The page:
ADB Responds to Forum’s Call
6 November 2007, Manila – The ADB has responded to Forum’s call for genuine safeguards consultation. On a letter sent to NGO Forum, the regional bank has said that it is willing to reschedule the following Safeguards consultations: East Asia (Beijing), Civil Society Organizations (Manila), and the Mekong and Indonesia (Hanoi). In addition, it has confirmed that it would translate the Safeguards Policy Statement into Bahasa and Vietnamese. Earlier, ADB has already translated the SPS into Russian.
Ensure Genuine Safeguards Consultation, ADB Told
24 October 2007, Manila – NGO Forum on ADB calls for a genuine Safeguards Consultation. In a letter submitted by the Asian-led network to ADB’s Safeguard Policy Update Team, Forum cited the bad experience of the network with the consultation processes of the Energy Strategy and the Long Term Strategy Framework (LTSF) due to initial agreements made that were not respected by the Bank.
ADB to Hold Consultations on Its Ongoing Safeguards Update
8 October 2007, Manila – The ADB recently announced that it will begin its subregional consultation on the ongoing Safeguards Policy Update in November 2007 until the first quarter of 2008. View updated schedule
In response to the Paris Declaration on Aid Effectiveness in 2005, the ADB decided to review its Safeguard Policies. To date, it has three Safeguard Policies, namely: Environment, Indigenous, and Involuntary Resettlement Policies. The ADB Safeguards seek to prevent environmental degradation, social costs and marginalization of vulnerable groups by its development projects.
However, the ongoing review has already been mired in controversy in spite that the Bank has not yet started with its consultations. According to a report in the Financial Times, four members of its Safeguards Team have resigned in protest against the attempts of the Bank’s management to weaken the policies. This has caused alarm among civil society groups who have been campaigning for stronger safeguards.
ADB’s Safeguard Policy Review
In the of 2005, the ADB decided to get involved in a consolidated review of its Safeguard Policies . A team was appointed by the ADB and a discussion note was published on its website in October 2005.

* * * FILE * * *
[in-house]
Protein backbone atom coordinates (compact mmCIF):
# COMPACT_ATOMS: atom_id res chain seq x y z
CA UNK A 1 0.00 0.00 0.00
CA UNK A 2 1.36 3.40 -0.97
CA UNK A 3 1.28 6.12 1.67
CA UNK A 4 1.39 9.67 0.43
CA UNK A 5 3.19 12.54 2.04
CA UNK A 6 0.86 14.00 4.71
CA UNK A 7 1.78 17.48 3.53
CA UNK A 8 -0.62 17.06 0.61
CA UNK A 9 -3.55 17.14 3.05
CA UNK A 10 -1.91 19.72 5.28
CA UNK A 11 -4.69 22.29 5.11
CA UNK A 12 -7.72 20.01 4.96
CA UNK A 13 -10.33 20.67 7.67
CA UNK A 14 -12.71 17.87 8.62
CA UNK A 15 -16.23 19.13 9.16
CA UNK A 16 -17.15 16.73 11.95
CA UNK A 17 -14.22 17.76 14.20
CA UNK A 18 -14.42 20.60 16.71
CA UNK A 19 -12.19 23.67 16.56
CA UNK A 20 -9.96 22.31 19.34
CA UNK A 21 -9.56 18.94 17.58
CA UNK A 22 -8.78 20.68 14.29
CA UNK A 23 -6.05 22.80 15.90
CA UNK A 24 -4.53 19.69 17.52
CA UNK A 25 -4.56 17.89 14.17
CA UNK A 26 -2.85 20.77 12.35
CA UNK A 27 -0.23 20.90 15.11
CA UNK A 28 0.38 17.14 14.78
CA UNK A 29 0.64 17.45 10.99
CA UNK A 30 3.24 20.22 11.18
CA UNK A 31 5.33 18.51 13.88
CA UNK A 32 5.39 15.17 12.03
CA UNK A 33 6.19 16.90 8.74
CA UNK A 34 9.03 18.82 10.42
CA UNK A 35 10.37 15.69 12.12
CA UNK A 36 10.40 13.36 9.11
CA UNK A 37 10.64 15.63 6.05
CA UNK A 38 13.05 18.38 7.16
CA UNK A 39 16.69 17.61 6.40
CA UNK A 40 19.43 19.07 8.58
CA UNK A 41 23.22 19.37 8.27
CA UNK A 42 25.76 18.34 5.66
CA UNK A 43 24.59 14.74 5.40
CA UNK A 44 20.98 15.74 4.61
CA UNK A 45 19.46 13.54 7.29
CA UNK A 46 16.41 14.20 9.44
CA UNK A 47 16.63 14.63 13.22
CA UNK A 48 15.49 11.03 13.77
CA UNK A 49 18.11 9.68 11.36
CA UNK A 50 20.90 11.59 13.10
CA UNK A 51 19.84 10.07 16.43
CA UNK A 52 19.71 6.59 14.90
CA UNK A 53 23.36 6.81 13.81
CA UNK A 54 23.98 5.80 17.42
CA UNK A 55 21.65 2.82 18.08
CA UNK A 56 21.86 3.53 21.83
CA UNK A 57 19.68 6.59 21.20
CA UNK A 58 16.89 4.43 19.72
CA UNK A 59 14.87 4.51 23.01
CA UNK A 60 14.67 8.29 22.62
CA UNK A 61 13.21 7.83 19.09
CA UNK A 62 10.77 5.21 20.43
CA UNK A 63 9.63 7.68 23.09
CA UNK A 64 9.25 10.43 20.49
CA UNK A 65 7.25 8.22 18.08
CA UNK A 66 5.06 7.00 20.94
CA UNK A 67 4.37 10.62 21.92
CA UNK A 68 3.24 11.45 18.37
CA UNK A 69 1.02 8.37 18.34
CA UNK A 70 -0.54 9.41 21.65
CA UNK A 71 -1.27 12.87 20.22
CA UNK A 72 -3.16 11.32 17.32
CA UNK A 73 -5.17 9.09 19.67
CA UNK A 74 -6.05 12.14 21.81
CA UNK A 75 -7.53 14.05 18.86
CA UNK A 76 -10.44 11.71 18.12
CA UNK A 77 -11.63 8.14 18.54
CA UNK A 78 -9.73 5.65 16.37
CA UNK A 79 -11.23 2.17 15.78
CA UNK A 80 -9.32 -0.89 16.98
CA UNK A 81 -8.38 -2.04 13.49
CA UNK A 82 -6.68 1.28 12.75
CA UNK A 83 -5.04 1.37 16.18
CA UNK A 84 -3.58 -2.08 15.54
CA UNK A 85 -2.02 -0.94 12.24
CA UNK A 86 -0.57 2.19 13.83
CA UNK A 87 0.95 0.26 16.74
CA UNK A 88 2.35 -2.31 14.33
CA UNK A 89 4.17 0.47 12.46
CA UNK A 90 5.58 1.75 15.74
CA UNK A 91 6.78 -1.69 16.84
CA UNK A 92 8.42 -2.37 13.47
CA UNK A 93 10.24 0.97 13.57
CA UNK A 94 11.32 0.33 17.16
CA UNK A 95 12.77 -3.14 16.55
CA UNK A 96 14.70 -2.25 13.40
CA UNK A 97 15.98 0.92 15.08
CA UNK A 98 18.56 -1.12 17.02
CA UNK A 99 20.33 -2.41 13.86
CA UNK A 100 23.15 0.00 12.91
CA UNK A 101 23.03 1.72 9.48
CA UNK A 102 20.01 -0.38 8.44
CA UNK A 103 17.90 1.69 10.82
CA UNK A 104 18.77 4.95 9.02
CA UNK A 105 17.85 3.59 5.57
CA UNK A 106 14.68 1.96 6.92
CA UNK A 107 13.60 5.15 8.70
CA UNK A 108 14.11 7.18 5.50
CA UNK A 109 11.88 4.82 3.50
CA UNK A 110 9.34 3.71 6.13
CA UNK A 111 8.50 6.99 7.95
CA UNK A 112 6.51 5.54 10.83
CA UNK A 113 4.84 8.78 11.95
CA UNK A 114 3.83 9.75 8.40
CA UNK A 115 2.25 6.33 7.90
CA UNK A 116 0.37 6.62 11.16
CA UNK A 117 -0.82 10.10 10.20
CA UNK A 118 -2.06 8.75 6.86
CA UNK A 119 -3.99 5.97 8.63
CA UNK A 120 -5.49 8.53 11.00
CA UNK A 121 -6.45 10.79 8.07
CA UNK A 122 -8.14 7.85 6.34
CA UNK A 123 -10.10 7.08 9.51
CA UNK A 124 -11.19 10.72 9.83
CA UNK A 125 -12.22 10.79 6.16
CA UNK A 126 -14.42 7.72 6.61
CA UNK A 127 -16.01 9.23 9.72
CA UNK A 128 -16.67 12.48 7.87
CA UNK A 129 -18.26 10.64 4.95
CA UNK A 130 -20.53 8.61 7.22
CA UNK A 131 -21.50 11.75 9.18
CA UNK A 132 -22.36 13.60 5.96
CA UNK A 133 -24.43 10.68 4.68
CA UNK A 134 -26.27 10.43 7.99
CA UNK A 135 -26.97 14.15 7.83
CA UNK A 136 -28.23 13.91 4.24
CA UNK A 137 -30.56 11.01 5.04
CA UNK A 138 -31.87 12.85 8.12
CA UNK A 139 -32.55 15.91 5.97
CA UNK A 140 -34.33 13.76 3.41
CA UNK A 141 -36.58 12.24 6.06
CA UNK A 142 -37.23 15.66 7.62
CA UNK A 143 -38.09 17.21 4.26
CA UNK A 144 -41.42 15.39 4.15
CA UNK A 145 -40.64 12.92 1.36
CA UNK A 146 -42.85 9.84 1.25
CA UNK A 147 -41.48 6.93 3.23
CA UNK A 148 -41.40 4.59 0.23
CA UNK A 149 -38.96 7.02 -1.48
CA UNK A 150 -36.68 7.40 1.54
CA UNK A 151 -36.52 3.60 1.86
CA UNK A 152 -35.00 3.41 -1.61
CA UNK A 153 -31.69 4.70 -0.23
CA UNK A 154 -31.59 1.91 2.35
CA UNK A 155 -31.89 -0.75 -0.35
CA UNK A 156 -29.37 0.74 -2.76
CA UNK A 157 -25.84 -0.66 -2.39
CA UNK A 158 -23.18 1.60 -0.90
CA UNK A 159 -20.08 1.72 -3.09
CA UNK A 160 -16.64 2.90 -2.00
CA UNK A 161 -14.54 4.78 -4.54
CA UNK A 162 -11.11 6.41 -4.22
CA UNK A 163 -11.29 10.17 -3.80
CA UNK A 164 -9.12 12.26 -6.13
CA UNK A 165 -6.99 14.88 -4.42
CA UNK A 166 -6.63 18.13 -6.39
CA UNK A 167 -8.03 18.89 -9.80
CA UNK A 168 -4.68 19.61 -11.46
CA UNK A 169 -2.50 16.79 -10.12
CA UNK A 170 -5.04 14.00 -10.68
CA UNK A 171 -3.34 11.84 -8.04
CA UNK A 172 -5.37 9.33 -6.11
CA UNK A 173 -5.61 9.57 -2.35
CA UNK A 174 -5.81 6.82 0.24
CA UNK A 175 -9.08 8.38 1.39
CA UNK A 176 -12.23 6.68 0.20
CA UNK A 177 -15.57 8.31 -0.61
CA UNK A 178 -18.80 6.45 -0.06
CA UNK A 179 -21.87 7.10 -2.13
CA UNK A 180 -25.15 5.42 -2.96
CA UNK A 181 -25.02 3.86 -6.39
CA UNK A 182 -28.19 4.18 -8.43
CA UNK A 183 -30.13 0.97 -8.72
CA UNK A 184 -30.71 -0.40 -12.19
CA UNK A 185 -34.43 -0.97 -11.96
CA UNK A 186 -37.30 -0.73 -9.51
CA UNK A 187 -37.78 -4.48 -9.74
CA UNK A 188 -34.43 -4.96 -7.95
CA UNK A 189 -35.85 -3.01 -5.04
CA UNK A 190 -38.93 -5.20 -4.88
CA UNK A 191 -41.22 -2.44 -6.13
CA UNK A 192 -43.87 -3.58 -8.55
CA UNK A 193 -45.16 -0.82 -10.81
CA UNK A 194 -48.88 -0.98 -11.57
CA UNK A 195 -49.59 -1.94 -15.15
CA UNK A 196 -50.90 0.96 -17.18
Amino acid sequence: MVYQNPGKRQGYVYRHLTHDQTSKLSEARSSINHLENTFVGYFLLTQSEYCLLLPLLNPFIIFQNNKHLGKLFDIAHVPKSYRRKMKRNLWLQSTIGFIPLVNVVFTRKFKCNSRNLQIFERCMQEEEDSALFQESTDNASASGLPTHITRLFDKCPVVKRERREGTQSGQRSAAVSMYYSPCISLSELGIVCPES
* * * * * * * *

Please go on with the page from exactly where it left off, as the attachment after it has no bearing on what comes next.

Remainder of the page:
The bank has three safeguard policies: the Policy on Involuntary Resettlement (1995); the Policy on Indigenous Peoples (1998); and the Environment Policy (2002). The recent discussion note also mentioned that its policies for the water, energy and forest sectors also provide important safeguards. According to the discussions noted, “Pursuant to ADB’s reform agenda, there is recognition of the need to enhance the effectiveness and outcome orientation of ADB’s safeguard policies, while at the same time streamlining procedures and reducing transactions costs.”
The consolidated review is coming in the context of the Middle-Income Countries (MIC) and Ordinary Capital Resource (OCR) Country Partnership Framework and the Innovation and Efficiency Initiative, which has highlighted the need to introduce procedural flexibility in the application of the Safeguard Policies while increasing country ownership/ capacity in delivering safeguard outcomes.
The discussion note also stated, “Ongoing multilateral development bank (MDB) harmonization efforts have placed emphasis on the desirability for development partners to harmonize their practices and procedures around country systems, including country safeguard systems.”
From the public point of view, the ADB has a bad track record when it comes to implementation of its own Safeguards. Many of its funded projects have been recently criticized for non-implementation or lack of implementation. There are many violations of the Safeguard Policies either by ADB staff or by the local executing agencies.
Southern Transport Development Project in Sri Lanka, Melamchi Water Project in Nepal, Chasma Right Bank Project in Pakistan, Tonle Sap initiative and Highway 1 Project in Cambodia and Samut Prakarn Waste Water Project in Thailand are recent examples of projects with Safeguards violations. Such cases were brought to the attention of the inspection panel of the ADB.
The ADB said that they will not open its policy principle to the debate. However, it is facing strong competition with Export Credit Agencies that offer funds with less stringent conditionalities.
In this context, the ADB might end up weakening its Safeguards provisions to keep its reputation as the premiere lending agency in Asia and the Pacific region.
The Safeguards Team Nessim Ahmad Director Environment and Social Safeguard Division Email: email@example.com
Xiaoying Ma SPU Team Leader Senior Environment Specialist Email: firstname.lastname@example.org
ADB’s Safeguards Website: http://www.adb.org/Safeguards
NGO FORUM ON ADB - email@example.com Bank Information Centre - firstname.lastname@example.org
You may also visit BIC’s website at http://www.bicusa.org/en/Issue.33.aspx